CONTENT WARNING: This post mentions graphic details of self-harm and mentions suicide and sexual abuse.
Wow guys! Wow! I can’t believe I am able to write this post today. I have reached one whole year of being self-harm free.
For the past three years, I’ve been on the bumpiest journey of my life ever since I revealed that I was sexually abused throughout my childhood. This past year in particular has been the biggest test of my strength, especially with all the added stress of my parent’s divorce and my dad’s alcoholism on top of my poor mental health.
But I’ve grown so much in the past year, and I’m so proud of the person I’m becoming. I sincerely mean that with every fiber of my being. I am becoming the person I want to be.
Without further ado…here’s my entire journey from self-harm addict to self-harm survivor.
HOW IT ALL STARTED
It all began with loneliness and an overwhelming sense of self-hatred when I was 14. I was going through so many new and raw emotions of depression, and I had no idea how to cope.
My self-harm journey didn’t start with me taking an object to my skin. I guess I had to warm up to that first. It did, however, start with me drawing hateful words and messages on my legs. Worthless. Failure. Die.
I wrote these words with all different colored permanent markers, so the words would stay on my skin for days. Any time I looked down, I would see them. Sometimes they would poke themselves out of my gym uniform, and I would have to pull my gym shorts down so no one could see.
Maybe I needed a way to cope. Maybe there was a part of me that was curious to how it felt. It felt new and exciting. It felt like I was doing something I knew I wasn’t supposed to. Sometimes, I even smiled at the thought of it.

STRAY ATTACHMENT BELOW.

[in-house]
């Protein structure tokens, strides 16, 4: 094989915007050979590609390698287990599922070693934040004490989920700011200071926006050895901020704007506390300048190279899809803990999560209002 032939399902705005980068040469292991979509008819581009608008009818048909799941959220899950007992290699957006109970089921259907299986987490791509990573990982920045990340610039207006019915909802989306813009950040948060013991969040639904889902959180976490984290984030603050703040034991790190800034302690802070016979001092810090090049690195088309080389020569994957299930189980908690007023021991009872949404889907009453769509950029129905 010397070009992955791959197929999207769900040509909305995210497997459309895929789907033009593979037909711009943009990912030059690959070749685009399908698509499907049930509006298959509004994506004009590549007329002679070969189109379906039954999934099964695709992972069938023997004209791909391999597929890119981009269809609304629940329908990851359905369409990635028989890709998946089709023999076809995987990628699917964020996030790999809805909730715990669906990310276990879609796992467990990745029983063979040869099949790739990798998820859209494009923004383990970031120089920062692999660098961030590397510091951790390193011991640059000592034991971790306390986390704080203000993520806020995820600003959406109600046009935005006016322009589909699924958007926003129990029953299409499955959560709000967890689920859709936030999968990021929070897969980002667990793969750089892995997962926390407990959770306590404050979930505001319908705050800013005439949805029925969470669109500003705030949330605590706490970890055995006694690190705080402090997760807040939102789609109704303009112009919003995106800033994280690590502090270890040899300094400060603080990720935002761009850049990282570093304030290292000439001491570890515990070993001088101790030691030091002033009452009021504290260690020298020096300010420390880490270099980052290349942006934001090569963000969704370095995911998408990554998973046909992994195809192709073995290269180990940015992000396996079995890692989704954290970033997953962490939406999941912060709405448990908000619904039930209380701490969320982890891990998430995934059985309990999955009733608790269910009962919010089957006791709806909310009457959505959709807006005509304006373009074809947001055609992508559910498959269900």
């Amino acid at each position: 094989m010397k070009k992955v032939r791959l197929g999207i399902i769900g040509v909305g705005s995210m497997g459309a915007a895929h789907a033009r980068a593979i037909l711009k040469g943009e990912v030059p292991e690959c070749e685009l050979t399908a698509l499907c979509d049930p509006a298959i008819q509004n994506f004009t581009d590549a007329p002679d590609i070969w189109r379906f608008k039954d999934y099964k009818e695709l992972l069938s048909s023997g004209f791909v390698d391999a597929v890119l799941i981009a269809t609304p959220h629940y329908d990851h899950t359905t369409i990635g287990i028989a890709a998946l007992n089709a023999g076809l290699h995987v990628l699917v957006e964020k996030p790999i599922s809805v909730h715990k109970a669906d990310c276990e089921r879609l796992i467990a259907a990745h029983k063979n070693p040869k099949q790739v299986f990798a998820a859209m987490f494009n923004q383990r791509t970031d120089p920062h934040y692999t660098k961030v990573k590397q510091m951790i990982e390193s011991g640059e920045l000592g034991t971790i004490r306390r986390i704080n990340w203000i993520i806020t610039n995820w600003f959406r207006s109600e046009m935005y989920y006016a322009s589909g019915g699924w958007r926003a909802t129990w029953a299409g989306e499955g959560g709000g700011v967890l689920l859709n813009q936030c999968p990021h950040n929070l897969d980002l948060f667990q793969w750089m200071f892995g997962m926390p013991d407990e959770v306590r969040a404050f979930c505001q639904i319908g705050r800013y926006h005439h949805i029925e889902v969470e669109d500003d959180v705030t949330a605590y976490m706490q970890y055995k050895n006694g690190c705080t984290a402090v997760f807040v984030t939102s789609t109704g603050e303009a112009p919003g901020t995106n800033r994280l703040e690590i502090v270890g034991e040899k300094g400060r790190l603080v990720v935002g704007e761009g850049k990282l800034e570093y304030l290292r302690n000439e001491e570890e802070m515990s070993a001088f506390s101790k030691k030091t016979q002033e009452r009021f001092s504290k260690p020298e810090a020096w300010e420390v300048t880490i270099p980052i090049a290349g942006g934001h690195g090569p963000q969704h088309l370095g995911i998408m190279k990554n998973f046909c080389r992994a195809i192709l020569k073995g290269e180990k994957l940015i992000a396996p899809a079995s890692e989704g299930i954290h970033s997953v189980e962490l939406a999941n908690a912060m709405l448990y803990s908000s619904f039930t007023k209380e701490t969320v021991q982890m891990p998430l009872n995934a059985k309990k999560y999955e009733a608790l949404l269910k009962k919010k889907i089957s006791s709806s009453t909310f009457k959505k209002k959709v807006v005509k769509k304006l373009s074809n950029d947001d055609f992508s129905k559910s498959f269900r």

But just as quickly as this pattern started, the gratification of hateful words wasn’t enough for me anymore. This is when I started to dig safety pins, scissors, and cuticle trimmers into my hips. Basically anything I could get my hands on.
I convinced myself that I wasn’t actually self-harming, because I wasn’t technically “cutting” myself. I convinced myself that I was only “denting,” and that it wasn’t that bad.
I don’t remember how often I hurt myself, or how deep my cuts got, but sometime during high school, I vowed to make myself better.
I must’ve been about 16 when I slowly put the sharp objects down. Whenever the urge filled my brain to self-harm, I turned to permanent markers again. But this time it was different.
I drew words like Help me. Beautiful. Free me. on my upper thighs, so I could be reminded that I was worth it.
For about the next five years or so, I was pretty much self-harm free. Sure, there were times I relapsed, but they were pretty much a one and done type of thing.
THE BEGINNING OF MY ADDICTION
November 29, 2014 was the first time I cut myself in who knows how long. I never kept track of it before, and it never felt like it was that big of an issue. But this time, it felt different. Something inside me was being held hostage.
After it happened, I texted my boyfriend. I told him I messed up. I can’t exactly remember the details of the months after that, because that part of my life is really blurry. My entire life was falling apart at that time.
I’ve dealt with depression on and off for half my life by this point, but my self-harm behaviors got to the point that I’ve ever seen before. I began to turn back to my old self-destructive ways, but I skipped right over the markers and went straight to leaving more than just a little “dent.”